Uchon (Seoul)

Back to Seoul, for the first of two reports this week. I arrived on a Tuesday evening and left the following Monday evening. My first and last meals (and a snack in between) were eaten at Bukchon Son Mandu in Insadong, not too far from my hotel (see my report here). My last dinner, on Sunday night, was to once again be at the place where I ate the majority of meals: Gwangjang Market. But I had a bunch of appointments on Sunday afternoon and needed to time lunch accordingly. Looking for places within 20 minutes walk of both my hotel and my first stop, I happened upon references to Uchon. The reviews I saw online referred to them as Uchon Dolsot Seolleongtang, and as it was a damp day, and as sullungtang is one of the world’s great antidotes against damp days, it was an easy call. Here’s how it went.

One of the things you should know is that there is no English signage outside the restaurant. Moreover there’s been a renovation inside and out. So if you go looking for the bright yellow sign that shows up in most online reviews of the place, you might have some trouble. But the thing to know is the address: 24, Eulji-ro 12-gil, Jung-gu. Put that in your map app (I used Naver Maps for walking) and you will be fine. You can see what the current signage looks like in my pics below (the name is now just Uchon—I had the missus translate). The storefront is decorated with pictures of many of their specialties and there’s also a list of dishes posted outside. The dodgy transliteration and translation of some of the names of the dishes on that list outside may lead to confusion: they don’t actually serve “dog knee” soup; “dogani” means ox knee; similarly, they don’t serve “old bulgogi” but old-style bulgogi.

I went in to find a larger restaurant than seemed likely from the outside. There were a fair number of people eating but it was not full. Almost every table had either sullungtang or galbitang on it. There’s more on the menu, of course, as you can see in my pics below. And the menu itself has brief descriptions of the dishes in English, which also seems to be a difference from the pre-renovation era, going by older reviews online. The names of the dishes are not given in English but if you ask for sullungtang or galbitang, that is what you will get. Galbitang is short rib soup; sullungang is ox/beef bone soup, with broth milky from hours and hours of slow simmering. I asked for dolsot sullungtang, as it used to apparently be in the restaurant’s name. The soups come with rice and if you specify “dolsot” you will get your rice in a container with a very hot bottom, which will render the bottom layer crunchy and caramelized. It’s the way to go.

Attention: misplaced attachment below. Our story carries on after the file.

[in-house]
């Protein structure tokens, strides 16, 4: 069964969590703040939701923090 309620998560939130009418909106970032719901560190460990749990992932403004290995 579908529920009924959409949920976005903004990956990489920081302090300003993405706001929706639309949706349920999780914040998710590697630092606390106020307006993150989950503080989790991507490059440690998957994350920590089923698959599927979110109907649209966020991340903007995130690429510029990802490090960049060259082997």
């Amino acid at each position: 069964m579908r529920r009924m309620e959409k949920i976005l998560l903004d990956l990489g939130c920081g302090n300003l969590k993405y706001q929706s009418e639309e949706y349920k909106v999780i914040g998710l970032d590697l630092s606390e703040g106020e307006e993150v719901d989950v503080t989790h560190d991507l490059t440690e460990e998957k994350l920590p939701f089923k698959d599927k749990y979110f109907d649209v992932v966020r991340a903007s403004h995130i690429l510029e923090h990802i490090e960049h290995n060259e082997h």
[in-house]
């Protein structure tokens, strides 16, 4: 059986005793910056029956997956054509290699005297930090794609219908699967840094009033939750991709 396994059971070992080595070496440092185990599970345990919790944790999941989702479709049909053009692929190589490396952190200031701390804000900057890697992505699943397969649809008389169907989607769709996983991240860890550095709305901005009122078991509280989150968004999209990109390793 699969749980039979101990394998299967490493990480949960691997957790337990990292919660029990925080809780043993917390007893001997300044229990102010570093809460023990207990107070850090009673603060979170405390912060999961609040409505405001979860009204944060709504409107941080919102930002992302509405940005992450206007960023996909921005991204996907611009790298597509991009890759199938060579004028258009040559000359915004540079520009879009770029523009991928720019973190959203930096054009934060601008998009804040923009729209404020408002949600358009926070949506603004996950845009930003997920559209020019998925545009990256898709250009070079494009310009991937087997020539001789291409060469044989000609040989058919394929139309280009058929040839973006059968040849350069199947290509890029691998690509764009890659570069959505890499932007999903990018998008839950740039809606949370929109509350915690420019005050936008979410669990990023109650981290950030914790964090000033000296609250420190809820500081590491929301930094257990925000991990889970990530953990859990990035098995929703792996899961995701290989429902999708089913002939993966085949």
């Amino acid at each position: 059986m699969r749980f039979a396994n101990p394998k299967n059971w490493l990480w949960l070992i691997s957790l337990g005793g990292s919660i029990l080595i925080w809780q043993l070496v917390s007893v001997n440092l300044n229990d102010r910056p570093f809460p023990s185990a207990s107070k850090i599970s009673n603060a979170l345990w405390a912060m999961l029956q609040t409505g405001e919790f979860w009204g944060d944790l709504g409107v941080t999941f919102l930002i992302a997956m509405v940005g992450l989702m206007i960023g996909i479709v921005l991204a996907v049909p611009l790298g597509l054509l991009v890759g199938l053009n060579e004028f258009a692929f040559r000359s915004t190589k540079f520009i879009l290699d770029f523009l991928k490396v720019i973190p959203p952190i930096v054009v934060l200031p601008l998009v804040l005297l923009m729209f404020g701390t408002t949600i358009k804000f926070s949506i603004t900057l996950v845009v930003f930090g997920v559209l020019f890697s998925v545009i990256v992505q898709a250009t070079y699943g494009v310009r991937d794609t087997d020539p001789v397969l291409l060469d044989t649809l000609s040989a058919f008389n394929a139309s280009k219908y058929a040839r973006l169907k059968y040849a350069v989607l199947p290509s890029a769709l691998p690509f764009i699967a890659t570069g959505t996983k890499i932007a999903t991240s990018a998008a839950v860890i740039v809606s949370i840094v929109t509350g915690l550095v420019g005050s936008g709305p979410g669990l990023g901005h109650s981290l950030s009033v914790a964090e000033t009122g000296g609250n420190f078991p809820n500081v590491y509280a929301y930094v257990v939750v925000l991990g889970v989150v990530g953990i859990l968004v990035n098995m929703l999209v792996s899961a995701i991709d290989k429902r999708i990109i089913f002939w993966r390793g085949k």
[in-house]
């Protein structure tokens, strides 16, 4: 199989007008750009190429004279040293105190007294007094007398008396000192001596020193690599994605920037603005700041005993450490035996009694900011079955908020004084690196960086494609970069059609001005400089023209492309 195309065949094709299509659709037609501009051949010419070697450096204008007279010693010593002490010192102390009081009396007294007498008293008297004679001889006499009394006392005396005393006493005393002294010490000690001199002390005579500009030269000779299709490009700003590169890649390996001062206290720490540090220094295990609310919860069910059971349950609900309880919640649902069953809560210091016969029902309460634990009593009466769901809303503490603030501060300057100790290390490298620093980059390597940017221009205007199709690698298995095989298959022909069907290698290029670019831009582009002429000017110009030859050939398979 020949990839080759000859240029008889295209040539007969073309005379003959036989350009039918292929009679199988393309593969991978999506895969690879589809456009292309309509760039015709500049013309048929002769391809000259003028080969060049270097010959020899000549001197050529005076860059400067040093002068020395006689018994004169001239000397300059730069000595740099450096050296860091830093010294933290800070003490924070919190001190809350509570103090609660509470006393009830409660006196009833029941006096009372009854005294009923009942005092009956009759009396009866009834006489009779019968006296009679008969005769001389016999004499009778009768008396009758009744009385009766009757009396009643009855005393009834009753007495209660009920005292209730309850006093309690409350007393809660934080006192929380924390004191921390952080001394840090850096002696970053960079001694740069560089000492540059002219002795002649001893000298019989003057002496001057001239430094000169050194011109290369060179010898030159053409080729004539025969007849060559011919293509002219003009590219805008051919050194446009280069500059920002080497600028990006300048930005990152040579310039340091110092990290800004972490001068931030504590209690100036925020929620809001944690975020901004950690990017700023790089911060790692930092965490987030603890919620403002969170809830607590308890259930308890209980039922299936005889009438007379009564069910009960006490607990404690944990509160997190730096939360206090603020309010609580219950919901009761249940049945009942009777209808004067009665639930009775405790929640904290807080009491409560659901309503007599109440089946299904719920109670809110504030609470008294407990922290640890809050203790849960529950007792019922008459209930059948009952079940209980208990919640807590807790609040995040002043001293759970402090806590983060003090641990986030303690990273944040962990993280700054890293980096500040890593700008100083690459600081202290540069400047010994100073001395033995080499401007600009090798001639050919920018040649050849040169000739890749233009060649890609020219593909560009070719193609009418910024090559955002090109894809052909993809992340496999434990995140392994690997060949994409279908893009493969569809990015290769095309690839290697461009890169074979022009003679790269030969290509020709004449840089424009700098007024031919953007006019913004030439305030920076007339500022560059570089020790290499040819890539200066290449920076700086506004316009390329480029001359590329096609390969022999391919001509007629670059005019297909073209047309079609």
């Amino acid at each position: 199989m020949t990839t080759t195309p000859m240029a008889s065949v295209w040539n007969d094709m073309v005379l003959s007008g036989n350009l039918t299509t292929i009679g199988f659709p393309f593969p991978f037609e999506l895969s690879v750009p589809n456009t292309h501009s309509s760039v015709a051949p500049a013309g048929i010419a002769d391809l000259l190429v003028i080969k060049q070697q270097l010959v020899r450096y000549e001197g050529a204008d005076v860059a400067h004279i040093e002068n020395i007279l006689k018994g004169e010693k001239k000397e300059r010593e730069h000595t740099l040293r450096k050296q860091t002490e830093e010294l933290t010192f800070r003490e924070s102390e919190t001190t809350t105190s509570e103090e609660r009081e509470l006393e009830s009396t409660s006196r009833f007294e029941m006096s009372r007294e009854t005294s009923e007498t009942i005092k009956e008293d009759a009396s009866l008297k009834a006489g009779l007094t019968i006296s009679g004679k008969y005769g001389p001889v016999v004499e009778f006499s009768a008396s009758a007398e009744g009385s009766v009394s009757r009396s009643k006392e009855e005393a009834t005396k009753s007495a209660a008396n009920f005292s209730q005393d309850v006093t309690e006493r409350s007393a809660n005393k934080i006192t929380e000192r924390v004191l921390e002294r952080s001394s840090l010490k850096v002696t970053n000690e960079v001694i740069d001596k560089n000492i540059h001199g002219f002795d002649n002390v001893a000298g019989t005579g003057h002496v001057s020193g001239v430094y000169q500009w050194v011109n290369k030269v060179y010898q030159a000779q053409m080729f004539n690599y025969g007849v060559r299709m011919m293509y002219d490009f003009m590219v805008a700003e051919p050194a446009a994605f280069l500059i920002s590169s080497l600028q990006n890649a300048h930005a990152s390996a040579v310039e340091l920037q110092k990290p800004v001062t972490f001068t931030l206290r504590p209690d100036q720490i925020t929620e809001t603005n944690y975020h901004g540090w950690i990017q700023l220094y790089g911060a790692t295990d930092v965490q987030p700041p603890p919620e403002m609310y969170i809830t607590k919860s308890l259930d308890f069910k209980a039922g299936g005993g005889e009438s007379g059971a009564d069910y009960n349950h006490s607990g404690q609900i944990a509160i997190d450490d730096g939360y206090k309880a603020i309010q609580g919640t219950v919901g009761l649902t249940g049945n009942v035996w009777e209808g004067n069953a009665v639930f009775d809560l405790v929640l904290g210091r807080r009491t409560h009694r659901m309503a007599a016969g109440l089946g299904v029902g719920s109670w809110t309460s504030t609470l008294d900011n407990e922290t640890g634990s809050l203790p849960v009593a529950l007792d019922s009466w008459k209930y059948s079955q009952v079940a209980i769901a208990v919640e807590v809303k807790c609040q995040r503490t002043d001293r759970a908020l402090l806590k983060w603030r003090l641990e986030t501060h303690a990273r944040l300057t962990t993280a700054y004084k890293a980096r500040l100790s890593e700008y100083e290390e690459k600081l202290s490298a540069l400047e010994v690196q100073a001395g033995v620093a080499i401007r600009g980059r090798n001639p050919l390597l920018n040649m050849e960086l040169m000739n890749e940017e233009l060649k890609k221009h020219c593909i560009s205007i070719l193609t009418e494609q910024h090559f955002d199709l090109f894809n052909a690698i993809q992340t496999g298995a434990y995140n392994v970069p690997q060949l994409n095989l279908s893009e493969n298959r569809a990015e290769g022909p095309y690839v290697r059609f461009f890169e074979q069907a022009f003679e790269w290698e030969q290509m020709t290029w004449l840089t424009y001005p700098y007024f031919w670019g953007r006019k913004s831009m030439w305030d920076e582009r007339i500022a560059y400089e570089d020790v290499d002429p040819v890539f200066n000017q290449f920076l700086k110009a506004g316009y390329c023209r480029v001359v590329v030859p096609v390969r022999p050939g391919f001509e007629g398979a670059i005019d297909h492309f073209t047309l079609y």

There’s not much banchan action. There was radish and cabbage kimchi on the table, and they also set down a small plate of very tasty greens (what they were, I have no idea). When the soup arrived, I dressed it with salt and pepper, garnished it with the green onions also on the table, and dug in. Oh yes, you should not use your own chopsticks to serve yourself any of the communal items on the table—the kimchi and the green onions don’t get switched out when diners leave. There are tongs etc. provided: use those.

How was it? The sullungtang was indeed very good. But this was, I have to say, the one thing I ate in this week in Seoul that I thought I’d eaten fairly comparable versions of at the better places in Los Angeles’ Koreatown. Doubtless, that is because sullungtang is a very simple dish, usually served by specialists. Perhaps, I would feel differently about their galbitang or other dishes. Maybe I’ll get a chance to find out next year when I’ll be back for quite a bit more time.

For a look at the restaurant and what I ate, click on a pic below to launch a larger slideshow. Scroll down for thoughts on service and to see how much it cost.

Service was the standard-issue Korean restaurant brusque. Of course, I have minimal Korean and the staff had minimal English and so it’s not like we would have been chatting away anyway but it was a similar story with the Korean customers at other tables, none of whom were being regaled by the staff (at least that afternoon, I seemed to be the only non-Korean there). Cost? 12,000 Won or just below $10. They take credit cards, by the way, if you don’t have cash on you.

Alright, my next Seoul report will cover a bunch of things eaten in less formal settings—either lunches at Namdaemun Market or dinners at Gwangjang Market. That’ll be on Sunday. On Saturday I’ll post another Goa report. And tomorrow I’ll close out the week’s whisky reviews from unheralded Speyside distilleries.


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